Encryption

Smartphone Users Are Paying For Their Own Surveillance (truth-out.org) 85

Nicola Hahn writes: While top secret NSA documents continue to trickle into the public sphere, tech industry leaders have endeavored to reassure anxious users by extolling the benefits of strong encryption. Rising demand among users for better privacy protection signifies a growth market for the titans of Silicon Valley -- this results in a tendency to frame the issue of cybersecurity in terms of the latest mobile device. Yet whistleblowers from our intelligence services offer dire warnings that contrast sharply with feel good corporate talking points. Edward Snowden, for example, noted that under mass surveillance we're essentially "tagged animals" who pay for our own tags. There's an argument to be made that the vast majority of network-connected gadgets enable monitoring far more than they protect individual liberty. In some instances, the most secure option is to opt out.
Privacy

The NSA Would Be Eliminated Under President Gary Johnson (thehill.com) 412

An anonymous reader writes: Libertarian presidential nominee Gary Johnson says he'd sign an executive order eliminating America's National Security Agency if he wins the 2016 election. And he's also forcefully arguing that domestic surveillance of internet activity and phone calls in the United States is worse than in China. Johnson took issue with an interviewer at The Daily Beast who pointed out that China monitors political dissidents, saying "What do you call the NSA and the satellites that are trained on us and the fact that 110 million Verizon users are having everything we do on our cell phones being data-collected?"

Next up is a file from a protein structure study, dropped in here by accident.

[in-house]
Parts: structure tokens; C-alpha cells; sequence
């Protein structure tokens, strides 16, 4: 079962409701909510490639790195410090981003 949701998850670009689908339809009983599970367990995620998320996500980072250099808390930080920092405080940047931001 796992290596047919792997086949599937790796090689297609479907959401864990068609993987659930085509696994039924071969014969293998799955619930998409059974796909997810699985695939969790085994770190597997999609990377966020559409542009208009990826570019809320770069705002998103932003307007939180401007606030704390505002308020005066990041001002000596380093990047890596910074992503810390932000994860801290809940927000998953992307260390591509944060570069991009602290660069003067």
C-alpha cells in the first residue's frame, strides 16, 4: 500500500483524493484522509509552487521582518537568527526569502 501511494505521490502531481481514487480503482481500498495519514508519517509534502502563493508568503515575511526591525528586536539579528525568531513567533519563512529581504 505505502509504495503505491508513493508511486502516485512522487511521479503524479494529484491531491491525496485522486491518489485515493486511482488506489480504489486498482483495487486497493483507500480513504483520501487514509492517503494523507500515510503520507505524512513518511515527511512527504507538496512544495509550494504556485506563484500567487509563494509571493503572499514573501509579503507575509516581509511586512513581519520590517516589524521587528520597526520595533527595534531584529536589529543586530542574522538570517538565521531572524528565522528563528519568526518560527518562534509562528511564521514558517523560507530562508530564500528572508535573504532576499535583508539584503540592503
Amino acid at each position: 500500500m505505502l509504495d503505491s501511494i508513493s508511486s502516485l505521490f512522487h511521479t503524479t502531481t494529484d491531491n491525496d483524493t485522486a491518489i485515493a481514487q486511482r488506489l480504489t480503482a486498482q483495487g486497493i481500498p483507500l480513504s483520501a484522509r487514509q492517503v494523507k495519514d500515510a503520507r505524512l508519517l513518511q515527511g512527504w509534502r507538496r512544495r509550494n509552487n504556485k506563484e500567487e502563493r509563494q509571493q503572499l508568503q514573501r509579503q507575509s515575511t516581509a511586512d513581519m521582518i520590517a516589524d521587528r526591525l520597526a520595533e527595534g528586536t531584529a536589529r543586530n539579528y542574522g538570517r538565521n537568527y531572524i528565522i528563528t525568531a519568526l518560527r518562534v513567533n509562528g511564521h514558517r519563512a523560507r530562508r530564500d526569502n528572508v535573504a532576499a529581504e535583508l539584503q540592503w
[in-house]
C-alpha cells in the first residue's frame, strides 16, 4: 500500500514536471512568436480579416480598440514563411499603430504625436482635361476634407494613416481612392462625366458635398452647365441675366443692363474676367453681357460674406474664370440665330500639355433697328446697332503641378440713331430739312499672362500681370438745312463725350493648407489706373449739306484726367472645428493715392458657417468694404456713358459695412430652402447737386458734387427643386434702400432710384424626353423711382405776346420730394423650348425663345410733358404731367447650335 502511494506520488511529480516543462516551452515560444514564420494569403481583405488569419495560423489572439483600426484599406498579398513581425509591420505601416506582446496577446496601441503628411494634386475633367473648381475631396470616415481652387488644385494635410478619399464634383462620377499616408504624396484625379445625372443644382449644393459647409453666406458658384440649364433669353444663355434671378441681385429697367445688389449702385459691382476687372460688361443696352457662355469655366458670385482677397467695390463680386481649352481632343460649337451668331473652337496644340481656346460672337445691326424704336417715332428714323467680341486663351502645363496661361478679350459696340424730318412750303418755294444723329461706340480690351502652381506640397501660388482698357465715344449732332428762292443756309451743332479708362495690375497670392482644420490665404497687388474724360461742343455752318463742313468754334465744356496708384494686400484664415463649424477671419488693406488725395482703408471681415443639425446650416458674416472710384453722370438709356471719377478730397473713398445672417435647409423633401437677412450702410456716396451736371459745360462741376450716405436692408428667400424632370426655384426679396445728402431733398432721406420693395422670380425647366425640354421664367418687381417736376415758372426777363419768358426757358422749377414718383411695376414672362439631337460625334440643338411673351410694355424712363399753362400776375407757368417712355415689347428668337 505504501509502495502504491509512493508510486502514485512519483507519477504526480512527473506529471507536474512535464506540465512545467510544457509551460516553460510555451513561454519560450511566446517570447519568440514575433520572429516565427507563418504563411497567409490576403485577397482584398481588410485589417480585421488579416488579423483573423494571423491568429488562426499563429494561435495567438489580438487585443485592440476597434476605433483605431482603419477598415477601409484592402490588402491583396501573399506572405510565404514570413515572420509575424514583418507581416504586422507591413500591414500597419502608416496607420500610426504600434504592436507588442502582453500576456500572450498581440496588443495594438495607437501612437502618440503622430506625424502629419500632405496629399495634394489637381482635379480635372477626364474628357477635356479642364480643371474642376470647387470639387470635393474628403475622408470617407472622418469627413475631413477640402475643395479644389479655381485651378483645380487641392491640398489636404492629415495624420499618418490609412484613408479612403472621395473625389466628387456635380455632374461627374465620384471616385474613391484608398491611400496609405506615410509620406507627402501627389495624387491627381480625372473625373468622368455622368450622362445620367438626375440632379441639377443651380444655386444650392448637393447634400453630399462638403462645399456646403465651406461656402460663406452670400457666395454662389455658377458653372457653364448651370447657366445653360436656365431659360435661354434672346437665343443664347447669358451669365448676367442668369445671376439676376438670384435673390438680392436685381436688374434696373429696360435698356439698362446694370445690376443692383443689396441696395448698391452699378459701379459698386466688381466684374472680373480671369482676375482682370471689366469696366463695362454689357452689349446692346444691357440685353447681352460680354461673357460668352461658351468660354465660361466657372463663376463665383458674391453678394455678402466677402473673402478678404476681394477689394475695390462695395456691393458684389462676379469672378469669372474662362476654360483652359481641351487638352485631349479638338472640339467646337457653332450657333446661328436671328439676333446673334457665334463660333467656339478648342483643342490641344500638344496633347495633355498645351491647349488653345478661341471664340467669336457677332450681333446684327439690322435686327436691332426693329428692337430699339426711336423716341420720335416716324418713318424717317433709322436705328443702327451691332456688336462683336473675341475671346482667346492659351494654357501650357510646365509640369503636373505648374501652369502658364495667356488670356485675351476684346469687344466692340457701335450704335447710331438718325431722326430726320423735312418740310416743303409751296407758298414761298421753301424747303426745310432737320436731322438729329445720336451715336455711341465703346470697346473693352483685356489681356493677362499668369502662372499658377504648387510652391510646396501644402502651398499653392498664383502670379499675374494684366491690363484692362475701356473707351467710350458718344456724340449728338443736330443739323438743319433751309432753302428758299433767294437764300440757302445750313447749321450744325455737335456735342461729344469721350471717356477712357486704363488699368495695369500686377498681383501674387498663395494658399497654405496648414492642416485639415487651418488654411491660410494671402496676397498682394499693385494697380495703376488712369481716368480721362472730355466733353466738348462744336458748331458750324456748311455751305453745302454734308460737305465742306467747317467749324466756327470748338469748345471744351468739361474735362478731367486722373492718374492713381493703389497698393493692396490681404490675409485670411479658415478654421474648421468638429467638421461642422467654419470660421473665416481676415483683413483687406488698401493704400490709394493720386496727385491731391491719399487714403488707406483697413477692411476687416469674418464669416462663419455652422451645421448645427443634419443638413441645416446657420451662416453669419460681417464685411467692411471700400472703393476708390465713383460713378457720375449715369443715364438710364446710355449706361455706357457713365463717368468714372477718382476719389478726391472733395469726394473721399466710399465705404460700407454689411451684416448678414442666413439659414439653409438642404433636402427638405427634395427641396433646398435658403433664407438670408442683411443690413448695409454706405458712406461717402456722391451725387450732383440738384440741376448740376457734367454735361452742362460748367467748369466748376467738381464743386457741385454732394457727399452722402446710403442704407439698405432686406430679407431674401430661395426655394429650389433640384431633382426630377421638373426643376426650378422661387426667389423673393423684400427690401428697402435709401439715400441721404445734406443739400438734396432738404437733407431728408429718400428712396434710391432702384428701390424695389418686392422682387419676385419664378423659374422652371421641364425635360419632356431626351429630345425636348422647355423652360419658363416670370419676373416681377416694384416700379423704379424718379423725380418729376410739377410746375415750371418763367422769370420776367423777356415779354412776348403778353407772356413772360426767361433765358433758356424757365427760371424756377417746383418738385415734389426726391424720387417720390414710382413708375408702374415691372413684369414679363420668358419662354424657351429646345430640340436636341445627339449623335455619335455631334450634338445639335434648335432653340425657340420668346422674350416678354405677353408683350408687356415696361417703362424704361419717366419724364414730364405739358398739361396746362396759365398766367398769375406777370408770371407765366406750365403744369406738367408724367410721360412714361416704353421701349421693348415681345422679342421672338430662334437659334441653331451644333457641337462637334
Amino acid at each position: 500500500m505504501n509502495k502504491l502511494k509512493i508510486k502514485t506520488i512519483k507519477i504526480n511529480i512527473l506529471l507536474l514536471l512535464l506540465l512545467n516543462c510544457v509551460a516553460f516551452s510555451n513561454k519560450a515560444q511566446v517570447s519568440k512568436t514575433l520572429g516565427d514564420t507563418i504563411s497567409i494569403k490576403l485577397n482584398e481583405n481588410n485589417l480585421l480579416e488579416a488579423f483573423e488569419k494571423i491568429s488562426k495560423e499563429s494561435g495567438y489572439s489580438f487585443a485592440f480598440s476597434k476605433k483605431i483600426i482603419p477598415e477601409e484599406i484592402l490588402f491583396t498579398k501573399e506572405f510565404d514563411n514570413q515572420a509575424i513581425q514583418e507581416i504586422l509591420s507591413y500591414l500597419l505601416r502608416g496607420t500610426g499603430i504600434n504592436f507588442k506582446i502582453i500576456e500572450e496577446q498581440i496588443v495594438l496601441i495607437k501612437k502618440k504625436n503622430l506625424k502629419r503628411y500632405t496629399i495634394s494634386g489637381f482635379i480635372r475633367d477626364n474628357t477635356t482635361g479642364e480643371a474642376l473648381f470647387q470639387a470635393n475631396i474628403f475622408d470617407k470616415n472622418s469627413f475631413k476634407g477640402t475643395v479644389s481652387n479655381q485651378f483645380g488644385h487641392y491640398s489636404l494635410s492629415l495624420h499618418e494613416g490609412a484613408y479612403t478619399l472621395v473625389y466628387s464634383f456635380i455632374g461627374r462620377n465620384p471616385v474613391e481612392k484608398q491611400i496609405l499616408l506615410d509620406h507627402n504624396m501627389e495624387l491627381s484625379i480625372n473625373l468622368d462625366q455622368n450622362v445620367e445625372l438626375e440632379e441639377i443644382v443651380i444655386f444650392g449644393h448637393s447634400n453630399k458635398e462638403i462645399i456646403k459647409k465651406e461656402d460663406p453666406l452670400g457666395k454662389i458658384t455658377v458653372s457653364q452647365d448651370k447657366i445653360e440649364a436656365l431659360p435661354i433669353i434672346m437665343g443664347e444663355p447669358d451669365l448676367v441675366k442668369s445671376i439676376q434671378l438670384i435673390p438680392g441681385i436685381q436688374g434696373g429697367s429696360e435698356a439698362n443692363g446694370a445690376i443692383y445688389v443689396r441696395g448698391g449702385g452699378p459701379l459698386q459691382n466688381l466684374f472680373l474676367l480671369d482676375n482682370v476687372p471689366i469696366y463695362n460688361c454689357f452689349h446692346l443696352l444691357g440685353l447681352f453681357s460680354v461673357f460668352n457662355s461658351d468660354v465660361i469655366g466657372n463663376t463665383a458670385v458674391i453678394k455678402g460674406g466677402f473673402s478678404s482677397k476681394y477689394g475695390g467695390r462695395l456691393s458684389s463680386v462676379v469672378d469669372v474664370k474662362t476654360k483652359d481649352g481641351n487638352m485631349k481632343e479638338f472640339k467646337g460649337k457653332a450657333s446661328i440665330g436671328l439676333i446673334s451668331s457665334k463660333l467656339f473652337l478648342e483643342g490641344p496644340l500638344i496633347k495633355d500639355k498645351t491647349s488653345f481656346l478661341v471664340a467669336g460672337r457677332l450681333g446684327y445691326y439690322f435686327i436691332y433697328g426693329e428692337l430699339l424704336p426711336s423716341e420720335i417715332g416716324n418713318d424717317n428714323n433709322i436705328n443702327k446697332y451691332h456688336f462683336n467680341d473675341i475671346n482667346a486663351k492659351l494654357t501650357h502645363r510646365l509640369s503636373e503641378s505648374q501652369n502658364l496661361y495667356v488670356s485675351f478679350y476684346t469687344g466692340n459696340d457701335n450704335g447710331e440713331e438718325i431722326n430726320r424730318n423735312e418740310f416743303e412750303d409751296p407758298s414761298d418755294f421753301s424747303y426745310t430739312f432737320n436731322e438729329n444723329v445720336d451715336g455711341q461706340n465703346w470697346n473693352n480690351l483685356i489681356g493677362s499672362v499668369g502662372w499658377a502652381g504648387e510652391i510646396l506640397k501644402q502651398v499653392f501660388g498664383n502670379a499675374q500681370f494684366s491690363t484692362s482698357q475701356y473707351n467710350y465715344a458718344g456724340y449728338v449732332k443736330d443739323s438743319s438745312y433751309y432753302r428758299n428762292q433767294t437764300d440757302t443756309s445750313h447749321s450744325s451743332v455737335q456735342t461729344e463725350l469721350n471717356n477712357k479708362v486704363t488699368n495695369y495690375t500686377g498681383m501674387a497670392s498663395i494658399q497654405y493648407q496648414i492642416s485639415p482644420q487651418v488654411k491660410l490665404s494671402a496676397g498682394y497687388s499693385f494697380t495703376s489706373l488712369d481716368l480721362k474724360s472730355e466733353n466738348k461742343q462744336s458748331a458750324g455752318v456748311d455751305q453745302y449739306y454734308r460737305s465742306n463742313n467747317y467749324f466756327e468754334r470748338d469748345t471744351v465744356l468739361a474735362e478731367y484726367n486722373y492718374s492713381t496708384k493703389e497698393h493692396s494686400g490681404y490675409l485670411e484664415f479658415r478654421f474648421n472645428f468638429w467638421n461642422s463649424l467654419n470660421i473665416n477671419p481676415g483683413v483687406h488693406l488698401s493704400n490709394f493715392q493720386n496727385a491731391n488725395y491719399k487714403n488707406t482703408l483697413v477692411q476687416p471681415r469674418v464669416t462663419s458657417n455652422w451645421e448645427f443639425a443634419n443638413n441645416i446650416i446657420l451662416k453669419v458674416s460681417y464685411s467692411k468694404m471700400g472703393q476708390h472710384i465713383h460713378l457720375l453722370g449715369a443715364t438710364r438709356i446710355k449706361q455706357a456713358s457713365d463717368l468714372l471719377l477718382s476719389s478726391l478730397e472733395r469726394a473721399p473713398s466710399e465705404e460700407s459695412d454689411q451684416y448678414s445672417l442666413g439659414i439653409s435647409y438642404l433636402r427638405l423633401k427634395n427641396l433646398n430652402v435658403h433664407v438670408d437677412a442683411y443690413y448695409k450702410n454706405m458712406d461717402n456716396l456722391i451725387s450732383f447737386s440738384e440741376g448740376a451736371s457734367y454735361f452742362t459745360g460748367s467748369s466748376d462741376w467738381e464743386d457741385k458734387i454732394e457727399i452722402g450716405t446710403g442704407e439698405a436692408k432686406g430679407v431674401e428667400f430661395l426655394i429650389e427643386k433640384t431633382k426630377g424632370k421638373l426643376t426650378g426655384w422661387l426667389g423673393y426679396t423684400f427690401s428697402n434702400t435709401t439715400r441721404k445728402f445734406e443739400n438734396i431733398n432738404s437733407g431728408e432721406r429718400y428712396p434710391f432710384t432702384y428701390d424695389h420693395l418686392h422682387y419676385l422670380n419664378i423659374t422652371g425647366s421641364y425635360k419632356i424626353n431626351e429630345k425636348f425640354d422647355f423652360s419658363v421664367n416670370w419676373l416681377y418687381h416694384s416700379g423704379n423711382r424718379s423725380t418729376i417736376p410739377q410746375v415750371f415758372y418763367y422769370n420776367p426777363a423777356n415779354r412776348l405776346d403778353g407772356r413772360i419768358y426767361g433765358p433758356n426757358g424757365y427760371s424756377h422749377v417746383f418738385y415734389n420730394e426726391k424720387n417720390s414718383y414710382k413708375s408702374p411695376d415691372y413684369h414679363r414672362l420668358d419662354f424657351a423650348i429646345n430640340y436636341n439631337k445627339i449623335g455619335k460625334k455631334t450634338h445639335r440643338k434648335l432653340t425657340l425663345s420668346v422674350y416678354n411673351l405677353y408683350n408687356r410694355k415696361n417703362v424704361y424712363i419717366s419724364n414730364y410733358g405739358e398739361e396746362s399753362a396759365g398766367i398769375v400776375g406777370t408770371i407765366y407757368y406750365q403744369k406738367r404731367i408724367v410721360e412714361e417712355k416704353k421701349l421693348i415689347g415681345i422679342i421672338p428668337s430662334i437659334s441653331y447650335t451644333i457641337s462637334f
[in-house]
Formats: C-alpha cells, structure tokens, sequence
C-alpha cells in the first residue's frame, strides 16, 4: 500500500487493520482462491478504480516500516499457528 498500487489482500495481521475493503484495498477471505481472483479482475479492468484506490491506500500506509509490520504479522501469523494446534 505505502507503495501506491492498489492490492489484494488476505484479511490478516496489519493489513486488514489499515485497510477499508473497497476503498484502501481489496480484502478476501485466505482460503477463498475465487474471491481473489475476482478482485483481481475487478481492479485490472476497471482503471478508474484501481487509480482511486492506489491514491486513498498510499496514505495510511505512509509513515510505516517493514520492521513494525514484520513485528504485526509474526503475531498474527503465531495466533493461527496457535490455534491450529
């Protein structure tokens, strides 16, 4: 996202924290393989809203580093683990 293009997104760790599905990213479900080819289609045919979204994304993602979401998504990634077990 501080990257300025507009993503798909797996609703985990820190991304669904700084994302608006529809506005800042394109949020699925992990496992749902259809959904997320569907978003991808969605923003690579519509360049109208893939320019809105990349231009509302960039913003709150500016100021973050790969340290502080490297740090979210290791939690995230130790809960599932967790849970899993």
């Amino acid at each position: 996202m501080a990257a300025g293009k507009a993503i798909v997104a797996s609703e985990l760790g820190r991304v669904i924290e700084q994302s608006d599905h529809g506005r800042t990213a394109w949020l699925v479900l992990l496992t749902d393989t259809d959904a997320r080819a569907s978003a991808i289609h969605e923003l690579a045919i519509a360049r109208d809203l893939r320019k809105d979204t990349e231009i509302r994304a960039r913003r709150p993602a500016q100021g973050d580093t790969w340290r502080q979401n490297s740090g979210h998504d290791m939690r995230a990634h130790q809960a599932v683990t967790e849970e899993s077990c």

Johnson also wants to abolish the Internal Revenue Service, replacing both income taxes and corporate taxes with a single federal consumption tax, and says he'd be willing to sign legislation eliminating the Department of Education, the Department of Housing and Urban Development, and the Department of Commerce, which he says fuels "crony capitalism". "I'll sign legislation to eliminate any federal agency that they present me with."

Johnson has also said that if he were elected President, he'd pardon Edward Snowden.
Government

NSA Couldn't Hack San Bernardino Shooter's iPhone; Now Working On Exploiting IoT (theintercept.com) 90

The FBI did turn to NSA when it was trying to hack into the San Bernardino shooter's iPhone, according to an NSA official. But to many's surprise, one of the world's most powerful intelligence agencies couldn't hack into that particular iPhone 5c model. "We don't do every phone, every variation of phone," said Richard Ledgett, the NSA's deputy director. "If we don't have a bad guy who's using it, we don't do that." According to Ledgett, apparently the agency has to prioritize its resources and thus it doesn't know how to get into every popular gadget. According to the report, the agency is now looking to exploit Internet of Things, including biomedical devices. The Intercept reports: Biomedical devices could be a new source of information for the NSA's data hoards -- "maybe a niche kind of thing ... a tool in the toolbox," he said, though he added that there are easier ways to keep track of overseas terrorists and foreign intelligence agents. When asked if the entire scope of the Internet of Things -- billions of interconnected devices -- would be "a security nightmare or a signals intelligence bonanza," he replied, "Both."
Government

NSA Releases New Snowden Documents (vice.com) 155